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Owen

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  1. People, put the cash towards something useful, like a couple of movies. A light meter won't tell you what you like so its pointless IMHO, one person will find a given light output too bright and another too dim, its all subjective so forget about measurements. I have owned calibration gear for more than 15 years and NEVER bother with light measurements, the picture either looks right or its doesn't, I don't need a light meter to tell me. 30ftl is Standard Dynamic Range by the book, it's what 1080 Bluray disks are mastered for. On a big screen 30ftl can look too bright, with s
  2. +1 These UST "laser" projectors use single chip DLP projection systems that provide very poor contrast and are NOT true 4K, so don't be taken in by marketing BS. An old used decent quality 1080 conventional projector will provide better image quality at lower cost. They do serve a purpose for those who are just looking for a big screen image at relatively low cost, can't accommodate a convention projector and are not too fussy about picture quality.
  3. The colour filter CANNOT cause "yellowing", it affects all output levels equality. EVERYTHING you view on a projector is SDR, like it or not. The colour filter significantly reduces light output making "HDR" even more impossible. To get something closer to HDR the wide gamut filter MUST be disabled, don't worry you will never notice any difference in colour.
  4. Neither optics nor iris opening affects colour temperature (yellowing), show me a camera lens that shows such properties. Lamp dimming most certainly does cause yellowing, and since native contrast is lacking in the NX5 and NX7 it would seem JVC is dimming the lamp in dark scenes on those models in an effort to get more acceptable black levels. The NX9 has better native contrast and can get away without dimming the lamp and therefore does not suffer yellowing. The previous E-Shift models "X series" had much better contrast than the "N series" and did NOT use lamp dimming, therefore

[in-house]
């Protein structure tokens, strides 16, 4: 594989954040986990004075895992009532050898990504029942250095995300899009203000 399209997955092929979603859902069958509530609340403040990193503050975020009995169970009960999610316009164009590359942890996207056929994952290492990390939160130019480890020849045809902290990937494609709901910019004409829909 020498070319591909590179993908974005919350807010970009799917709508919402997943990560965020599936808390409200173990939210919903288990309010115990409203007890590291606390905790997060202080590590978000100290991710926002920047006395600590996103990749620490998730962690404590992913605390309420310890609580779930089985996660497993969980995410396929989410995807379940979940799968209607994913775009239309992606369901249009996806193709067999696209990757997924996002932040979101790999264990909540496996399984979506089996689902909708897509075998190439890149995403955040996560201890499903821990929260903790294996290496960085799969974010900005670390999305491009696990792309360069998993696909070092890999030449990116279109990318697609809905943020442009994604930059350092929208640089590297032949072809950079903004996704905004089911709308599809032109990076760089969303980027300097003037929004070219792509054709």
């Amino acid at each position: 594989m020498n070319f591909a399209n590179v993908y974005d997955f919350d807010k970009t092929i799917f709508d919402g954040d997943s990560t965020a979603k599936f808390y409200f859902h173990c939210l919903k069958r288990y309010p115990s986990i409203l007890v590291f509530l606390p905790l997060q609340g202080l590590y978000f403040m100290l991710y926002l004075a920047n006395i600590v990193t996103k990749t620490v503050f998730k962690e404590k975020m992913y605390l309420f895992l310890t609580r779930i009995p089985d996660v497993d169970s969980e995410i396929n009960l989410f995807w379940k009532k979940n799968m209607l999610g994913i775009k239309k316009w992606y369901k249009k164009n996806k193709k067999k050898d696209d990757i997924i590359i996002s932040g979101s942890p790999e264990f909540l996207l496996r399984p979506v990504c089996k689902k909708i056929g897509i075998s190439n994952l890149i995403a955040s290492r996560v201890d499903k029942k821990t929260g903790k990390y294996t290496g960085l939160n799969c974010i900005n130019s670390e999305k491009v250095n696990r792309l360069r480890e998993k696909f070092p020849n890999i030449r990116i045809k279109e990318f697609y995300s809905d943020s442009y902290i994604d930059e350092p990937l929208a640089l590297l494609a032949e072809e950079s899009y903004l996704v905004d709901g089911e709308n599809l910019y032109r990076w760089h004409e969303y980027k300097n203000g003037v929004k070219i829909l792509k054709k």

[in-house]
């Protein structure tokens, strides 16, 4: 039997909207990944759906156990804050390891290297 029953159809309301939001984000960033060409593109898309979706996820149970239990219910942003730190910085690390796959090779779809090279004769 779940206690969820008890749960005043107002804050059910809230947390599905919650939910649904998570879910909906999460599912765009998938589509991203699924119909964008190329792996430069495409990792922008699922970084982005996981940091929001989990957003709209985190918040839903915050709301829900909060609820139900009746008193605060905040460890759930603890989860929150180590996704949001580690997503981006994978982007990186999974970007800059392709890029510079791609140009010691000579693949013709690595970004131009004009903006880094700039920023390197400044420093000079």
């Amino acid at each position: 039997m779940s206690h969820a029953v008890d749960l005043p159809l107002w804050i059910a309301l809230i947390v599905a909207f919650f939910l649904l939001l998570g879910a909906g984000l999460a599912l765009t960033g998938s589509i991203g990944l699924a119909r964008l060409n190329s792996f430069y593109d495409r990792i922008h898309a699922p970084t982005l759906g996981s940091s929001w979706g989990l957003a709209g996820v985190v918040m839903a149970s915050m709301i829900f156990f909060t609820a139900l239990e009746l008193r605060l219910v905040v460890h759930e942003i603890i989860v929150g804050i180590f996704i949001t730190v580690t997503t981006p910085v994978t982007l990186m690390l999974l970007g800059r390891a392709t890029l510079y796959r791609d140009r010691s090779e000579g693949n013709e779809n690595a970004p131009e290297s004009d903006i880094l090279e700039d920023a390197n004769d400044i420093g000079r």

5. Not if they are smart. Contrast over pixels.
  6. Since no one else has chimed in I think I should. The video is a good example of why side by side comparisons like this are BAD idea, especially when no effort has been put into equalising gamma between all the projectors, and that was NOT done. Anyone wonder why the JVC looks so dark in this comparison even though the peak white level is the same as the other two projectors afters calibration? I'll tell you why, its because gamma was NOT equalised. If gamma was adjusted at all it was done "by the numbers" using calibration software, and since the JVC has the lowest black level
  7. Rainbow effect will never be a "thing of the past" with single chip DLP systems because they are incapable of displaying more than one colour at a time, which is the reason for the rainbows. They MUST time share a single imaging chip to create the 3 primary colours. 3 chip systems (LCD, SXRD, D-ILA) simply don't have that issue because that have a separate imaging chip for each of the 3 primary colours so display ALL colours simultaneously without issue. No rainbows are possible and the image is not fatiguing to the viewer. The visibility of "rainbow effect" is also up to the indivi
  8. The native contrast of ALL so called "4K" DLP projection systems is significantly worse than the 1080 models they are supposed to replace. Low native contrast is an inherent problem for ALL DLP projectors at ANY price, and the move to "4K" has has taken DLP contrast performance back 10 years or more. Increasing the number of micro mirrors to get closer to, but never equal to "4K", introduces many more mirror edges to refract light and degrade contrast, nothing a dynamic iris system can do to fix that.